By Catherine Wootton

How do you know youíre back in Kolkata?

You look around and you see the din, the dust, the decaying buildings, the bright saris, children playing with broken pottery, the mangiest of dogs sleeping, the never-ending horns, vehicles demanding the right of way. Never mind the rickshaw driver who may get you to your destination faster than your four-wheeled transportation! You know you are back in Kolkata when you see men squatting on the sidewalk making toast, chick peas and puri over coals.

This is the intense but beautiful culture of Kolkata. And we were glad to be back.

Existing and thriving in this amazing land are so many marks of the gospel at work. The original pulpit of William Carey still towers in the sanctuary of Carey Baptist Church with its bold message of Christ as the only way. Next door is Calcutta Bible College, where God's beautiful servants exist on a salary that may be less than my monthly cell phone bill! Yet they voice concern of how they can prepare students with a zeal for ministry, when lucrative government jobs are financially more attractive.

Can you see their faces, so eager to serve, to learn, yet each with a story? One student with wistful sad eyes served us as a son, so yearning for the parents who disowned him, seeking to have him killed because "I canít give up my love for Jesus." Another stopped me and said, "Ma'am, when you prayed joy for me, you had no idea that that was the very thing my heart wrestles with." Then there are lighter moments, for example, one student waxed eloquently about Pilate when he was not even in the text studied. "Ok, now let's see what the text says."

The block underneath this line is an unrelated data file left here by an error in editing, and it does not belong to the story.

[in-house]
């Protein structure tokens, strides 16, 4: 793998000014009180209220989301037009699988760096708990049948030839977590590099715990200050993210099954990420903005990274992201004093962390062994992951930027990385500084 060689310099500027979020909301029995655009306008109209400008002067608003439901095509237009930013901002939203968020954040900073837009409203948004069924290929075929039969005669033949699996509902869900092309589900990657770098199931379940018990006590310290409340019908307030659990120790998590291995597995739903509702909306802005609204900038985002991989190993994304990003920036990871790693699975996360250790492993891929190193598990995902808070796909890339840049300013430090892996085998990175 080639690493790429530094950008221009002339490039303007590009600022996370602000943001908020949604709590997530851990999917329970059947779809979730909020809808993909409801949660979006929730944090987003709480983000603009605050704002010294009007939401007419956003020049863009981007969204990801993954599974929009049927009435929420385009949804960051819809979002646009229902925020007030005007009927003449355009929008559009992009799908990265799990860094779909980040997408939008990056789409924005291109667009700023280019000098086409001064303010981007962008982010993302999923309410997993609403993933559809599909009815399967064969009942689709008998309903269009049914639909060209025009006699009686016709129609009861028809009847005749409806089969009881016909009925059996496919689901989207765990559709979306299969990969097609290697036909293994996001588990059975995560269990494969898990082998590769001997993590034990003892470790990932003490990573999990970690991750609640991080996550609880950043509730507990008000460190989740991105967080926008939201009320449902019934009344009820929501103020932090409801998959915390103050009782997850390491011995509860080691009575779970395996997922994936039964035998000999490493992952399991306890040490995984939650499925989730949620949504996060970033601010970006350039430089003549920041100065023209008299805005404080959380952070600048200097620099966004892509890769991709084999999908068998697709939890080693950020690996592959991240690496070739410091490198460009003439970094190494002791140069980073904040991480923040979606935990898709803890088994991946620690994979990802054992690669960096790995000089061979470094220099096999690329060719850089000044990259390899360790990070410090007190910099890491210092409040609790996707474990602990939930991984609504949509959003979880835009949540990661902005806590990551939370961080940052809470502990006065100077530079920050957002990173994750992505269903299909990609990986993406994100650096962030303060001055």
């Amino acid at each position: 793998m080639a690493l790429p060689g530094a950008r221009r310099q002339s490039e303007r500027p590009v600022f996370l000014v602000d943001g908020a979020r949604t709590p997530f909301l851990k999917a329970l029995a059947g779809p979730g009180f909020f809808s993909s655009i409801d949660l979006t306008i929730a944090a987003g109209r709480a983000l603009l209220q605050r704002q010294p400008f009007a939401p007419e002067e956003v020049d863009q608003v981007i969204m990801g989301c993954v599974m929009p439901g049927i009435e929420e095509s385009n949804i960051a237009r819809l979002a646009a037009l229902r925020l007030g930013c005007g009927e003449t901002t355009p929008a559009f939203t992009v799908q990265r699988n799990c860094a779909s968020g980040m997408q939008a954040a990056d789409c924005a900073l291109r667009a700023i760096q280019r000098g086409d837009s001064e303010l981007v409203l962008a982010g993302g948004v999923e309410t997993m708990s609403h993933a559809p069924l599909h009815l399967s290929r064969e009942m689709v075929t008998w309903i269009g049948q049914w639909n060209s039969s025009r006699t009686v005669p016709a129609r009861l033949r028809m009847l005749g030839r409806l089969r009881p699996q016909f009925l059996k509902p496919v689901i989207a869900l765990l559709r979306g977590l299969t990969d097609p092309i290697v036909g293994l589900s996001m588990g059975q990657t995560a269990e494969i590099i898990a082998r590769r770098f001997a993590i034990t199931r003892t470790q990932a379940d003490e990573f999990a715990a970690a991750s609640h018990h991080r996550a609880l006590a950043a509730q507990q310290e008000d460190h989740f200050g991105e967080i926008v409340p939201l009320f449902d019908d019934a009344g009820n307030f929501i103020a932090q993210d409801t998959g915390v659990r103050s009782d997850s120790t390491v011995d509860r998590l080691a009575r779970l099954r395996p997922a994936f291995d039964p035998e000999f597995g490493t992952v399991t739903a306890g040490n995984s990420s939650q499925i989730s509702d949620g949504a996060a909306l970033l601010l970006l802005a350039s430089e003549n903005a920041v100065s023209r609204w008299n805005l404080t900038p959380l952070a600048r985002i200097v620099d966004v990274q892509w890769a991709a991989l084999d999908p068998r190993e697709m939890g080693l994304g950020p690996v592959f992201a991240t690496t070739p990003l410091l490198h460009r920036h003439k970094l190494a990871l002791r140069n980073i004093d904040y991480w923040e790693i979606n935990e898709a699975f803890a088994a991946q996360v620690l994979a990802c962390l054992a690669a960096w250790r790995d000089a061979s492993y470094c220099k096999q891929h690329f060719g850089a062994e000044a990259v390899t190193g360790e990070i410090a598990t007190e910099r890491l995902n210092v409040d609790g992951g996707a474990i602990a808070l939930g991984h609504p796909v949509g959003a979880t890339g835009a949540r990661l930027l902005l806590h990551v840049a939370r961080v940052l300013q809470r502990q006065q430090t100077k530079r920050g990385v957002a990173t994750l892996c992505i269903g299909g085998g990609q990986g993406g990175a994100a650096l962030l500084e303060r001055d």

What a joy to be in both India and Nepal. We will not soon forget the seven-hour trip from Kathmandu to the Chitwan District. Jumping, jostling, jerking, all the while hugging the side of the mountain, sharing that two-lane road under construction with tour buses and transport trucks, all believing they are the kings of the road. Donít look now, but that honk ahead around the corner means our two-lane highway is about to become three; either that or go over the precipice. Now do you see why prayers for safety on the road are a necessity?

The Chepang people, who mainly live in the Mahabharat Mountains of central Nepal, are a singular delight. Habil has tramped the hills on foot, and now oversees one hundred and nineteen churches. Although we cannot communicate verbally with the locals, there is a language beyond words when a young mother holds up her baby for me to admire, or when one grasps my hand and speak so earnestly a word that clearly says, "Thank you for coming."

Join with us in praying for the world, one person, one situation, one challenge at a time. How can one walk by a beggar? Does one shove a rupee to salve the conscience, while really not addressing the systemic evils in that culture or our own? At such moments letís dare to pray specifically: "Lord, open up ways for this waif to hear your good news. Open up men and ministries that can be used by you to break the back of evil. May Your kingdom come." Let's dare to pray, to serve, to give, and to go. You will not be the same when you do so.

posted on June 23, 2017
Advancing Indigenous Missions 2017